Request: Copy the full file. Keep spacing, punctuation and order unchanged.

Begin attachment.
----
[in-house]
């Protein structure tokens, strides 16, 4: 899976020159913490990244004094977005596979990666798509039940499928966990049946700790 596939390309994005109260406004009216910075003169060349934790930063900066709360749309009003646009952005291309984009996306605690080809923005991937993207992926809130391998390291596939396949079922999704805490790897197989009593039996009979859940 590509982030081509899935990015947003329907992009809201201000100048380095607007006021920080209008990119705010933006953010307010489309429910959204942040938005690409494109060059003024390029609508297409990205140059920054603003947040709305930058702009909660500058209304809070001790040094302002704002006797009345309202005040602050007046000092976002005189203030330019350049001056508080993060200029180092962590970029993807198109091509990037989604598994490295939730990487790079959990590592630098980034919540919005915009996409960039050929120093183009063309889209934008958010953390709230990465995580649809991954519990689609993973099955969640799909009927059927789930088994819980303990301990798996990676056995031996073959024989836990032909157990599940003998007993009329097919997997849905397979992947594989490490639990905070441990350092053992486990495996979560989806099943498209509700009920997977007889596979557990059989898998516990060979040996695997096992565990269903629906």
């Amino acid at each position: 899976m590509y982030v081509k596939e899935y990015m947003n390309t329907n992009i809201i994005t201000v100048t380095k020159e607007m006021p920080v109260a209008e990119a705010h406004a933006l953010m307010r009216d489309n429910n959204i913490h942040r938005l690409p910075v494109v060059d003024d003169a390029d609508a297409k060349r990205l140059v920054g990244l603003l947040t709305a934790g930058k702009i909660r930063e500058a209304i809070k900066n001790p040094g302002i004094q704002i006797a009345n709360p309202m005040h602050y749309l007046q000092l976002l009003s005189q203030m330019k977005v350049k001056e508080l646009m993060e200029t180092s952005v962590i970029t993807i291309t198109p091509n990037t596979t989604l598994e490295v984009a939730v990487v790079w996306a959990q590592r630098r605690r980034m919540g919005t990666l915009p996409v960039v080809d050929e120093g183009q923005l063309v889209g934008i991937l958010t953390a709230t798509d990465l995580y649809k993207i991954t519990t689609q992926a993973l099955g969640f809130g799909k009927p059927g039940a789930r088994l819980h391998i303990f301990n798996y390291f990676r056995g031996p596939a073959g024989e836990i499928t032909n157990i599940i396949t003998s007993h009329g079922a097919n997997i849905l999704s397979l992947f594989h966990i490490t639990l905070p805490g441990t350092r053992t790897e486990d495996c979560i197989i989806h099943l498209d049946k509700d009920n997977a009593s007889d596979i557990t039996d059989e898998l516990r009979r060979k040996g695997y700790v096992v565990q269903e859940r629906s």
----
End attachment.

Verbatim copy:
[in-house]
């Protein structure tokens, strides 16, 4: 899976020159913490990244004094977005596979990666798509039940499928966990049946700790 596939390309994005109260406004009216910075003169060349934790930063900066709360749309009003646009952005291309984009996306605690080809923005991937993207992926809130391998390291596939396949079922999704805490790897197989009593039996009979859940 590509982030081509899935990015947003329907992009809201201000100048380095607007006021920080209008990119705010933006953010307010489309429910959204942040938005690409494109060059003024390029609508297409990205140059920054603003947040709305930058702009909660500058209304809070001790040094302002704002006797009345309202005040602050007046000092976002005189203030330019350049001056508080993060200029180092962590970029993807198109091509990037989604598994490295939730990487790079959990590592630098980034919540919005915009996409960039050929120093183009063309889209934008958010953390709230990465995580649809991954519990689609993973099955969640799909009927059927789930088994819980303990301990798996990676056995031996073959024989836990032909157990599940003998007993009329097919997997849905397979992947594989490490639990905070441990350092053992486990495996979560989806099943498209509700009920997977007889596979557990059989898998516990060979040996695997096992565990269903629906």
């Amino acid at each position: 899976m590509y982030v081509k596939e899935y990015m947003n390309t329907n992009i809201i994005t201000v100048t380095k020159e607007m006021p920080v109260a209008e990119a705010h406004a933006l953010m307010r009216d489309n429910n959204i913490h942040r938005l690409p910075v494109v060059d003024d003169a390029d609508a297409k060349r990205l140059v920054g990244l603003l947040t709305a934790g930058k702009i909660r930063e500058a209304i809070k900066n001790p040094g302002i004094q704002i006797a009345n709360p309202m005040h602050y749309l007046q000092l976002l009003s005189q203030m330019k977005v350049k001056e508080l646009m993060e200029t180092s952005v962590i970029t993807i291309t198109p091509n990037t596979t989604l598994e490295v984009a939730v990487v790079w996306a959990q590592r630098r605690r980034m919540g919005t990666l915009p996409v960039v080809d050929e120093g183009q923005l063309v889209g934008i991937l958010t953390a709230t798509d990465l995580y649809k993207i991954t519990t689609q992926a993973l099955g969640f809130g799909k009927p059927g039940a789930r088994l819980h391998i303990f301990n798996y390291f990676r056995g031996p596939a073959g024989e836990i499928t032909n157990i599940i396949t003998s007993h009329g079922a097919n997997i849905l999704s397979l992947f594989h966990i490490t639990l905070p805490g441990t350092r053992t790897e486990d495996c979560i197989i989806h099943l498209d049946k509700d009920n997977a009593s007889d596979i557990t039996d059989e898998l516990r009979r060979k040996g695997y700790v096992v565990q269903e859940r629906s």